OFFERED BY
704 Hanley Industrial Ct. St. Louis, MO 63144 United States 314.644.7066
Email Dealer

Showrooms

$ 2,900

Old Truck at Times Beach

Documentation Signed
Documentation Notes Signed lower right
Origin United States, Missouri
Period 1950-1979
Materials Watercolor on paper
Dimensions
W. 13.5 in; H. 12 in;
W. 34.29 cm; H. 30.48 cm;
Condition Good. Excellent condition. Framed in a 19th c birds-eye maple frame with museum glass and archival materials
Creation Date 1979
Description Stan Masters (1922-2005) American
"Old Truck at Times Beach",
Watercolor on paper, signed lower right.
Image: 12" x 13.5"
Frame: 21.5" x 23"

Old Truck at Times Beach, painted in 1979, depicts an abandoned 1956 Dodge dump truck. The blue cab and red box reinforce the ‘Americana’ feel of the picture. The colorful windshield stickers attest to its many years of service while the empty headlight sockets confirm its dereliction. The enigmatic wooden pole, a common device employed by Masters and perhaps borrowed from Edward Hopper, adds variety and interest to the composition. The foraging chickens animate the scene, while the yellow license plate subtly connects the truck to the golden fields beyond.

Times Beach, pop. 2,000, was a small town in rural Missouri situated on Route 66. In the early 1980s, it became the site of one of the most notorious environmental disasters in the nation’s history when the EPA discovered dioxin contaminated oil had been sprayed on the roads. The residents were evicted and their homes demolished. In 1999, after a massive cleanup, Times Beach was reborn as Route 66 State Park. Complete with a visitor's center, picnic area and trails, it stands today, like Old Truck, as a memorial to America’s beloved Mother Road.

Framed in a period 19th century birds-eye maple frame with a gilt liner. All materials are acid free; museum glass.

___________________
Stan Masters (1922-2005)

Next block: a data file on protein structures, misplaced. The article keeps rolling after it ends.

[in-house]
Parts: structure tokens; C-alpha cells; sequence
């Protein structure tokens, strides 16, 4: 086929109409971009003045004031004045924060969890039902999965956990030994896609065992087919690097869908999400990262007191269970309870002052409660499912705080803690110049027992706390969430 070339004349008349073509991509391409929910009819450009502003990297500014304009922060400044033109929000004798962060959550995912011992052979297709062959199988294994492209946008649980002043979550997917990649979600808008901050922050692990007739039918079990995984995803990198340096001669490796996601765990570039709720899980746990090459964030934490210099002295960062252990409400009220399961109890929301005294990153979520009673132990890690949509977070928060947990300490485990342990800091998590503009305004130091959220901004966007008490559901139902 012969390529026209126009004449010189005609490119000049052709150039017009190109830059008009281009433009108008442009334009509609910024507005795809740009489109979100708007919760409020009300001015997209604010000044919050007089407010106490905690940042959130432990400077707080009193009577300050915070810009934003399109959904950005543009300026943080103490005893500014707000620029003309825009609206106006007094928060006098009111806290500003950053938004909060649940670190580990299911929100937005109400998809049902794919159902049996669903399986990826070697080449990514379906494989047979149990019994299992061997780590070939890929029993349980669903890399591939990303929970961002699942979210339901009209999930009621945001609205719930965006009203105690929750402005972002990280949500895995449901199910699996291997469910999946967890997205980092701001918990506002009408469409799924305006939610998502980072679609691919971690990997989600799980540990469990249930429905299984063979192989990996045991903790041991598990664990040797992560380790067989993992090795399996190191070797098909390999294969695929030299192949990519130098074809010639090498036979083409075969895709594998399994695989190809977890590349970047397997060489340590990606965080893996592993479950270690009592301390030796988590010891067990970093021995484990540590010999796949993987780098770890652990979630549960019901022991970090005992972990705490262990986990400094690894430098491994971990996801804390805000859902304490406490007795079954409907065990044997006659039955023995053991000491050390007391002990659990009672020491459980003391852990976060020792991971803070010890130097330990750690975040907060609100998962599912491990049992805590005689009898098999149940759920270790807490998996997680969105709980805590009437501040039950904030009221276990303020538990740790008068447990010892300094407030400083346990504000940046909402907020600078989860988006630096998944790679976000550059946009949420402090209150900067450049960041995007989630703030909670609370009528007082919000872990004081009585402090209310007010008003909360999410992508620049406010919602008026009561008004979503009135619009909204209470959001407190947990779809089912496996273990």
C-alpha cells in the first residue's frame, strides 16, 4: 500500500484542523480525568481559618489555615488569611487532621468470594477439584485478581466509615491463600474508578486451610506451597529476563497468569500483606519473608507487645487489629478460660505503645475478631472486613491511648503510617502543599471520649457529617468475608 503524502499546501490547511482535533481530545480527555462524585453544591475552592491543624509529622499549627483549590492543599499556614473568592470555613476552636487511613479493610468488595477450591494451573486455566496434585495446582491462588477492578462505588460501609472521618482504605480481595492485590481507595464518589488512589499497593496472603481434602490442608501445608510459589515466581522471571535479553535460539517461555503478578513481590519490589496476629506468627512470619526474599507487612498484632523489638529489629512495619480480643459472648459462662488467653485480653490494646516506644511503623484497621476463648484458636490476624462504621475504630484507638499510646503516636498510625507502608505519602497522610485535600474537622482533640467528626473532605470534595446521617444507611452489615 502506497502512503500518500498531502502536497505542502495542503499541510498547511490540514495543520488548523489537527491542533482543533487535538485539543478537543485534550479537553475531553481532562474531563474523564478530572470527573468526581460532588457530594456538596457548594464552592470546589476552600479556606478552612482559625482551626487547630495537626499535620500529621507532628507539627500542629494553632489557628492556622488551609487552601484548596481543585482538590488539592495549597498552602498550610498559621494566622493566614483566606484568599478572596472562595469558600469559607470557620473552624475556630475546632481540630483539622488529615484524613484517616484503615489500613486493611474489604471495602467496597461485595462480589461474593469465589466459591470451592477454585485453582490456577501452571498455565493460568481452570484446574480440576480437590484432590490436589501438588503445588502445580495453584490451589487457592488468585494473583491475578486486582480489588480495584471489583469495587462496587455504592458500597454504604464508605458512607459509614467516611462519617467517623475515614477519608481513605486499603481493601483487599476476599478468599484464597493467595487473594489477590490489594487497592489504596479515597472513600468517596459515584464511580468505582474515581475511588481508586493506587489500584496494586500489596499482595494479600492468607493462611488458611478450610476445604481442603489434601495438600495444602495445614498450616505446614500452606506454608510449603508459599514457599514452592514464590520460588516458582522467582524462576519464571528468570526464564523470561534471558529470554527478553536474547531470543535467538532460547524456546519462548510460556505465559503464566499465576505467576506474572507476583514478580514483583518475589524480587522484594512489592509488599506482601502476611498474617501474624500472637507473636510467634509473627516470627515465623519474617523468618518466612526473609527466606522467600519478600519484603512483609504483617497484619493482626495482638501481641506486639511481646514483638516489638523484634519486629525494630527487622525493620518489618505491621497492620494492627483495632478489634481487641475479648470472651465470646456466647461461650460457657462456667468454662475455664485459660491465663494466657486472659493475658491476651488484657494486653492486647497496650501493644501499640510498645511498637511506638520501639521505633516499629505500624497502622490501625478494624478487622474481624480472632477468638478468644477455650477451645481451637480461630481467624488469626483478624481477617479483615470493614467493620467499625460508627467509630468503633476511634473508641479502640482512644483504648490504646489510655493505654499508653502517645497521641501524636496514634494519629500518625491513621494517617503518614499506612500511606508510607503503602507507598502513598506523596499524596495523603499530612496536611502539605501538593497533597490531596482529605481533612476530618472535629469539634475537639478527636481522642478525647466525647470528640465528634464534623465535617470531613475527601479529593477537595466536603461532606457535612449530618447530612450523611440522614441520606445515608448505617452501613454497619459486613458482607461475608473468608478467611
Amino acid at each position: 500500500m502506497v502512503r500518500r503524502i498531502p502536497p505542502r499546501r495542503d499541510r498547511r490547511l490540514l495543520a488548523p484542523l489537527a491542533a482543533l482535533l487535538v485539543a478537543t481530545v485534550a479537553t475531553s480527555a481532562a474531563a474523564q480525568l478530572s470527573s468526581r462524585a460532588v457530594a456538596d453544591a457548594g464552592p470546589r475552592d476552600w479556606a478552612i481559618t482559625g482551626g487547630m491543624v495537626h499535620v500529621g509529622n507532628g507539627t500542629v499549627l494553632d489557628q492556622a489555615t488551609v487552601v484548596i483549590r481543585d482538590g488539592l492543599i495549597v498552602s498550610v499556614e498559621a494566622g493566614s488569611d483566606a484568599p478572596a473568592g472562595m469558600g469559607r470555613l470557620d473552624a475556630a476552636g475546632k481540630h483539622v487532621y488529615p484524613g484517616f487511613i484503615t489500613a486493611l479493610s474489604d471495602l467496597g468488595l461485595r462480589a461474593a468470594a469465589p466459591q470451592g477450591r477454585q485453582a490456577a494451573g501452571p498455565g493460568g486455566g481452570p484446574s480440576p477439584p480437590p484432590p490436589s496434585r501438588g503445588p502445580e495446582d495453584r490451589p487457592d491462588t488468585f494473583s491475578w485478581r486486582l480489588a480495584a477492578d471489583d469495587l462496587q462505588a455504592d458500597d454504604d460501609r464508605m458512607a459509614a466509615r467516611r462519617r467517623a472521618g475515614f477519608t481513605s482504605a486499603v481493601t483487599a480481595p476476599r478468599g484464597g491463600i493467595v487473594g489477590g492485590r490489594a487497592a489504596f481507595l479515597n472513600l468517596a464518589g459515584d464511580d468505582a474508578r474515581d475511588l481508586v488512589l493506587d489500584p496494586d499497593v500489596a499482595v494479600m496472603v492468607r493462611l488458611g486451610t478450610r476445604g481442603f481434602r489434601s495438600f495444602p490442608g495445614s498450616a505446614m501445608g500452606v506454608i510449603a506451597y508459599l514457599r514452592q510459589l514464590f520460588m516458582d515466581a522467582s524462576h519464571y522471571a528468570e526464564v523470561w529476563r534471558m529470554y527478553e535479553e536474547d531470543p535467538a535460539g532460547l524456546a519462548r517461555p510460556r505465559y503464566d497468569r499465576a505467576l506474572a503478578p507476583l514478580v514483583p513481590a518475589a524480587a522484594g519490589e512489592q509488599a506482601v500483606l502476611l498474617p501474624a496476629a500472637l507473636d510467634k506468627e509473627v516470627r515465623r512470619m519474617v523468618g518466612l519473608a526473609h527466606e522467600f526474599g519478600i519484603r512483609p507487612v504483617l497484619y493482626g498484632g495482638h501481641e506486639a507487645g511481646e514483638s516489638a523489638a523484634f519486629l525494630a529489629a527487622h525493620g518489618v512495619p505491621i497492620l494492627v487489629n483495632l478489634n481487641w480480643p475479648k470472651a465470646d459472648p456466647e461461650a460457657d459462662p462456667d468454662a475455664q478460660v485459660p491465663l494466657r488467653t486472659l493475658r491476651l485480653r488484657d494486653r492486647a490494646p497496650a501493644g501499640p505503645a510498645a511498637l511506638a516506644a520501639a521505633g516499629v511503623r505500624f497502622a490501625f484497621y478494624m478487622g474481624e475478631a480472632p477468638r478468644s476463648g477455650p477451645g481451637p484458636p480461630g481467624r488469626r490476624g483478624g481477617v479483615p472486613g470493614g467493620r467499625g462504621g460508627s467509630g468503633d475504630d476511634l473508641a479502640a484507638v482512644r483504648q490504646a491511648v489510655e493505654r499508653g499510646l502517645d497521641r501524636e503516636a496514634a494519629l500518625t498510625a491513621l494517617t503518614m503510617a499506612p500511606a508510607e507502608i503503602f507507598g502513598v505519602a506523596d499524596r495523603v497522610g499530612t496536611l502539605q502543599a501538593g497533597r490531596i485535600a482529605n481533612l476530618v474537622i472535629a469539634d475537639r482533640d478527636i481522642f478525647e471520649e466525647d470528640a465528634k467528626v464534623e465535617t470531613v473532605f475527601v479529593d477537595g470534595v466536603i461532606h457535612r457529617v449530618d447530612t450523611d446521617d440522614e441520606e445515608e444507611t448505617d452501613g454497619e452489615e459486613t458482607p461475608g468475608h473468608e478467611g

In 1971, after 20 years in commercial art, Stan Masters began his career as a watercolor artist. Following a brief period of experimentation, he adopted the American Realist tradition of Winslow Homer, Edward Hopper and Andrew Wyeth. “I believe that art is, or should be, a form of communication”, he wrote in his artist’s statement. “It ought to be understandable. For that reason, I choose to work in a realistic manner. My subject matter deals with things I know about or places I’ve been”.

Humble beginnings inform his gorgeous watercolors: he grew up in a one room railroad shanty with neither water nor electricity where the tracks passed within six feet of the front porch. Thus, his subject matter depicts small town and rural America. And, of course, the railroad.

In a review of a 1978 solo exhibit a critic proclaimed, “A Stan Masters watercolor is realism at its best. What [Masters] sees is so direct and the way he sees it is so logical that his intent and his achievement are timeless and universal. We find in his paintings unsuspected technical brilliance, always purposely hidden so as not to intrude on the overall effect he wants to create.”

Despite participation in numerous competitions and exhibitions with similar rave reviews, sales throughout his career remained minimal. He died in 2005, all but forgotten. Today, Masters is finally receiving the attention he deserves, and his paintings now hang in two museums and numerous private and corporate collections.
Styles / Movements Realism
Dealer Reference Number SM147
Incollect Reference Number 370082
Sign In To View Price close

You must Sign In to your account to view the price. If you don’t have an account, please Create an Account below.

Loading...
Loading... Loading...
  • This website uses cookies to track how visitors use our website to provide a better user experience. By continuing to browse this website, you are agreeing to our cookie policy
    Ok
Join InCollect close

Join to view prices, save favorites, share collections and connect with others.

Forgot Password?
  • Be the first to see new listings and weekly events
    Invalid Email. Please try again.
    Enter